posted by bonehead at 6:00 AM on November 17, 2004

Don't forget Cookwise! (I really like this book!) Also, as mentioned above, Alton Brown makes cooking-science fun. Check out his books (as noted) or his show (also available on DVD and, I hear, bittorrent).
posted by uncleozzy at 6:04 AM on November 17, 2004

Julia Child's The Way To Cook is probably a better book for today's cooks than her original "Mastering The Art of French Cooking".

And I still rely on The Joy Of Cooking for basic recipes.

If you don't like the somewhat anal-retentive style of "Cook's Illustrated", a good alternative magazine is Cuisine At Home. It's very informative and offers a nice selection of recipes in each issue. Do not even bother with "Gourmet", "Bon Appetit" or "Food And Wine" unless you like food porn.
posted by briank at 7:00 AM on November 17, 2004

Madeline Kamman's "The New Making of a Cook" is superb.
posted by bradhill at 7:53 AM on November 17, 2004

Wow. That little lot should sort us out for a while.. Bloody brilliant, all of you.

posted by Frasermoo at 8:04 AM on November 17, 2004

Second for "How to Cook Everything", "The Way To Cook", and especially "The Cook's Bible."
posted by Vidiot at 9:41 AM on November 17, 2004

"Cook's Illustrated", the magazine, is only a quarterly and is very pricey. I think their books are a much better bargain.
posted by smackfu at 9:57 AM on November 17, 2004

All of the above. Cook's Illustrated's The Best Recipe is really great, and Joy of Cooking has been a long time friend. In addition, Laurie Colwin's Home Cooking and More Home Cooking.
posted by theora55 at 10:01 AM on November 17, 2004

Smackfu's comment reminds me -- at the end of each calendar year, Cook's Illustrated publishes a bound version of the year's issues, with a handy index. It's just another way to go. I still subscribe to the magazine and keep them in wooden magazine holders on my cook book shelves.

(Oh and I believe the mag is issued bimonthly, not )quarterly.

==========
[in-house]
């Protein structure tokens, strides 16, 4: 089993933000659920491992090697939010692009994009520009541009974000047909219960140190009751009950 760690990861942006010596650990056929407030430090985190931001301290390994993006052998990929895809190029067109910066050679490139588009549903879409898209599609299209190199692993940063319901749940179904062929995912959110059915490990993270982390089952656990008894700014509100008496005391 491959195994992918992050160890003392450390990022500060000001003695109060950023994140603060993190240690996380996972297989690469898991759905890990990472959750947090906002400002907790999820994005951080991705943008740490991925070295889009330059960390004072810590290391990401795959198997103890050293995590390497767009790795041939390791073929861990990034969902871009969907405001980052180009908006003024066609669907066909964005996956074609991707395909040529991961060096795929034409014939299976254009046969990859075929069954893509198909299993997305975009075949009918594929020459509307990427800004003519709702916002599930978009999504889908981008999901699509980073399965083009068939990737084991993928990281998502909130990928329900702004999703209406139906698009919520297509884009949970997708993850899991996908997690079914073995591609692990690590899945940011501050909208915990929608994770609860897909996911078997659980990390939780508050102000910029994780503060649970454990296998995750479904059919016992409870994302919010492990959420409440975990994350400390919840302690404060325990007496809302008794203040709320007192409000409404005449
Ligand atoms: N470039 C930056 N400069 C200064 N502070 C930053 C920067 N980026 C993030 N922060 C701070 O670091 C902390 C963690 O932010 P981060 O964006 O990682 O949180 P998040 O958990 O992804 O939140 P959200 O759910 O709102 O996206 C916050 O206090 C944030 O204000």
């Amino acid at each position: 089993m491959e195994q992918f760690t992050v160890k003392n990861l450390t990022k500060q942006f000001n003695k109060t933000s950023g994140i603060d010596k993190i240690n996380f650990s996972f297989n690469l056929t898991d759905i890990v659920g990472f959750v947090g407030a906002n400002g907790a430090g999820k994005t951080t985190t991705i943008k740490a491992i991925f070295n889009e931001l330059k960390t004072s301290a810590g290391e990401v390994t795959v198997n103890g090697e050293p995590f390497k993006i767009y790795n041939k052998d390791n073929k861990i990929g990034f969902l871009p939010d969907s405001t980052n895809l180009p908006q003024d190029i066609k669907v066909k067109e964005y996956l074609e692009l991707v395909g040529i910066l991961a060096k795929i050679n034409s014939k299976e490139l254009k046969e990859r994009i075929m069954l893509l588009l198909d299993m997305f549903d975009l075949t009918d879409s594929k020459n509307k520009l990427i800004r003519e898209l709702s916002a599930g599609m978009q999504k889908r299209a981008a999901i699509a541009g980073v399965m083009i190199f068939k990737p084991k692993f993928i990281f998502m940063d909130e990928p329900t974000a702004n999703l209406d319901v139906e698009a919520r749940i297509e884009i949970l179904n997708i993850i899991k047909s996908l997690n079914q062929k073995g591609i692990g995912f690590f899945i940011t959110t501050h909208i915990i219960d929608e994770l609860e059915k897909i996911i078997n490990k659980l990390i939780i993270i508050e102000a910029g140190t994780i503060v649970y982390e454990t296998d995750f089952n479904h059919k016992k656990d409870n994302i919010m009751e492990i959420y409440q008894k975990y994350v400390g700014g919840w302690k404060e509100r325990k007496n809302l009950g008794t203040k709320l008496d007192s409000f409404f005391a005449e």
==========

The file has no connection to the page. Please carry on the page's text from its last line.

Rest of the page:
posted by boomchicka at 10:02 AM on November 17, 2004

I also enjoy Cooks Illustrated and the [ad free] web site costs about the same as the magazine and has what seems to me to be more content. The book that I like the best is The Kitchen Detective which is Chris Kimball trying out a lot of versions of a recipe [oatmeal, for example, or corn soup] and trying a ton of variations to make it a really good recipe that is also preparable by someone who is not necessarily a gourmet chef. It's got a lot of technique and doesn't assume you know much of anything. Not science-y per se but really gets into why some things work and others don't. It's the only cookbook I've ever had where I've really worked my way through it, trying and enjoying a lot of what was in there.
posted by jessamyn at 11:05 AM on November 17, 2004

I'll also give my vote to Alton Brown's books for good intros to the science of cooking, McGee for every detail imaginable about food science, and The Joy Of Cooking for good basic recipes. I'll also add Tony Bourdain's new cookbook if you want to learn the basics of bistro cooking and like a book with a little attitude.
posted by TungstenChef at 4:53 PM on November 17, 2004

Nigella Lawson was the first TV chef-type who made cooking look like something I could manage. Her books, especially "What to Eat," are a great read and a great introduction to cooking. I would suggest (actually, Nigella suggests and I agree) that your fiancee start with a roast chicken, as it's fairly easy but gives one a nice sense of accomplishment.
posted by SashaPT at 12:34 PM on November 18, 2004